Wednesday, March 18, 2009

Fire and fragility

I'm a worry wart (or is it wort?). This is a well-known fact. In fact, I find it impossible to hide it. The people I love are exceedingly important to me (maybe unhealthily so, but I'll keep that for the shrinking couch, when/if I decide to go again). I am the one who needs to know you're home safely when you leave my house. I will phone you at 3am in the morning to check, if you don't. New people may think this is as a result of The Tragedy*, and it probably is heightened by it but, really, I've always been like this. I categorically cannot not say goodbye at the end of conversations. If I get cut off just before we're going to say goodbye, I will call back just to say it. I'm a freak. Of the common-garden-worrying variety. It's intrinsic. I like to think it's endearing, but I may, well, just be kidding myself.

The thing is, though, that I always find it amazing how quickly we forget the fragility of it all. This has all been brought about by my phone ringing at the crack of dawn this morning (the sound of the phone piercing the dawnly sounds always fills me with panic). It was just my mother (bless her) to say there were big fires in the city, traffic would be atrocious, leave early.

Then The Pond ambled through my room to use my shower and informed me her friend had just called from closer to the city with scary tales of smoke inhalation and people being evacuated from their homes. More panic. You see, The BFF lives on that particular mountain that was gushing with flames and smoke. So, yip, you guessed it: the poor boy (who'd been up half the night, what with fires and things!) had to be woken by me at about 6:17am, just to check he was okay. Normally he sleeps like the dead but, three rings in, he answered and informed me he was fine. Judging by his tone, he'd been expecting my call. Like I said, I'm known for my worry wortedness (wartedness?).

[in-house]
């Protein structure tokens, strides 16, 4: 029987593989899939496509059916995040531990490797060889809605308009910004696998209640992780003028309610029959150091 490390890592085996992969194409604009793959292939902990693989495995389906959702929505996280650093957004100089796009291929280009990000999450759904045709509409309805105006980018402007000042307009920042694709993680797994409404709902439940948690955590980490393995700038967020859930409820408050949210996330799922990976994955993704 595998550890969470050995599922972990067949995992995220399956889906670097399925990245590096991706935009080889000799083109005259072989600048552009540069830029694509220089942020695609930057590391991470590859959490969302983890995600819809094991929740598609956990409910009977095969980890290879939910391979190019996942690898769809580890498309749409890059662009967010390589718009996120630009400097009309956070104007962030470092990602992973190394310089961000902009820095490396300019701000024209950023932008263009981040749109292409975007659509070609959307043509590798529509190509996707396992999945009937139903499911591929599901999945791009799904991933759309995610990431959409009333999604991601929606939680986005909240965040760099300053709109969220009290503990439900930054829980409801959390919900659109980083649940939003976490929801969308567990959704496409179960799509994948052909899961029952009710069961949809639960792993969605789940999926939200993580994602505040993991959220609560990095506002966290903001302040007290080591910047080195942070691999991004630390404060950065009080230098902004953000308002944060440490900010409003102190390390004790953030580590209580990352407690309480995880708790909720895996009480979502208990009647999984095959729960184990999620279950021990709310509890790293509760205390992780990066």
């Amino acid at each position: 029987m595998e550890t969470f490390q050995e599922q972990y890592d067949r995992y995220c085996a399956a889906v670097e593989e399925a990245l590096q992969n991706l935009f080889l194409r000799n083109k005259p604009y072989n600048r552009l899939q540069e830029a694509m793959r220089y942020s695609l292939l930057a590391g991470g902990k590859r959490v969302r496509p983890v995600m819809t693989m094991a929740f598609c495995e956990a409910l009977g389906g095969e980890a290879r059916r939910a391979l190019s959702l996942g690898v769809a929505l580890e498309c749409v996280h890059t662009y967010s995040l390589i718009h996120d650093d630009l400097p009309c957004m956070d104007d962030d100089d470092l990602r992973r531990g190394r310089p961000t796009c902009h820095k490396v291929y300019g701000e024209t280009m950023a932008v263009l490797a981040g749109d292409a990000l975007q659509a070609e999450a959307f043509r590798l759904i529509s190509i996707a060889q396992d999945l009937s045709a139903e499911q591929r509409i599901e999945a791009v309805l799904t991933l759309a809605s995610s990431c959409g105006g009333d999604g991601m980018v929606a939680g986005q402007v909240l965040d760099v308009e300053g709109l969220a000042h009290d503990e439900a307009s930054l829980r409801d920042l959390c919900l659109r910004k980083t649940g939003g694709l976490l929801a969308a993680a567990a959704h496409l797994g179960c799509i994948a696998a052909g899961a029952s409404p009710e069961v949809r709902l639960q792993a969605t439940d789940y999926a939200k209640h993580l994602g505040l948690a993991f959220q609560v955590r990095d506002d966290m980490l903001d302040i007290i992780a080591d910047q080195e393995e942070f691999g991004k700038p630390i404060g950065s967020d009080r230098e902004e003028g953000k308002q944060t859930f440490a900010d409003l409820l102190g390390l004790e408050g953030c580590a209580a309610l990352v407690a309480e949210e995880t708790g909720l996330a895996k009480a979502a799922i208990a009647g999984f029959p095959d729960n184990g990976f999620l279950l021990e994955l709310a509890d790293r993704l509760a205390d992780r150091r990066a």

I duly checked with other loved ones in the city who live not quite so close to the edge, at a more decent hour - all good, one set had to evacuate but are back safely now. The whole thing is just a reminder of how small we really are in the nature sense, but how huge the people we love are, in the close-to-home sense (if that makes sense).

It's a good reminder though, to keep us aware of the thin line we walk on. The BFF did it to me a couple of months ago too, when he cut his hand open by slipping on a wet kitchen floor holding a porcelain mug... There's nothing like watching somebody important being stitched up while losing an inordinate amount of blood and going very pale, to remind you how fragile we are.

So, yes, a rambling post on worry warts (worts), people I love, and the fragility of our existence. In less dramatic news, my office (also being on edge of said fiery mountain) is covered in a fine layer of ash, and the air I'm breathing in, is unpleasantly smoky. Cough, cough.

Here's a pic from last night which The BFF took:

I wonder if worry wortedness (wartedness) is really genetic?

*I will, at some stage go into details, well, when I do.


Miranda said...

HOLY MOSES look at that fire. Jeez, no wonder you worry! I remember being in Cape Town one of those big fire years (2000?) when there was so much ash in the air it was falling like snow and the sun looked like the moon.

I am a bit of a worrier too. I cannot cannot end conversations or encounters on a bad note (even imagined) and, and, and. xxx

Shiny said...

Oh, me too! I've always wondered what it would be like to be one of those slam-the-door-in-a-huff-and-retreat-into-days-long-silence-people! I just can't do it. And I get your imaginary bit too. And so many more ands... sigh x

Rae said...

is there going to be any cape town left when I come for me holiday?
Brown owl, you need to organise a tortoise rescue operation.

Just thought I'd give you something extra to worry about.

Shiny said...

Oh, Rae, no! I've been terribly worried about the li'l tortoises but BFF told me last night that they're very heat-resistant when they go into their little shells and I'm choosing to believe that x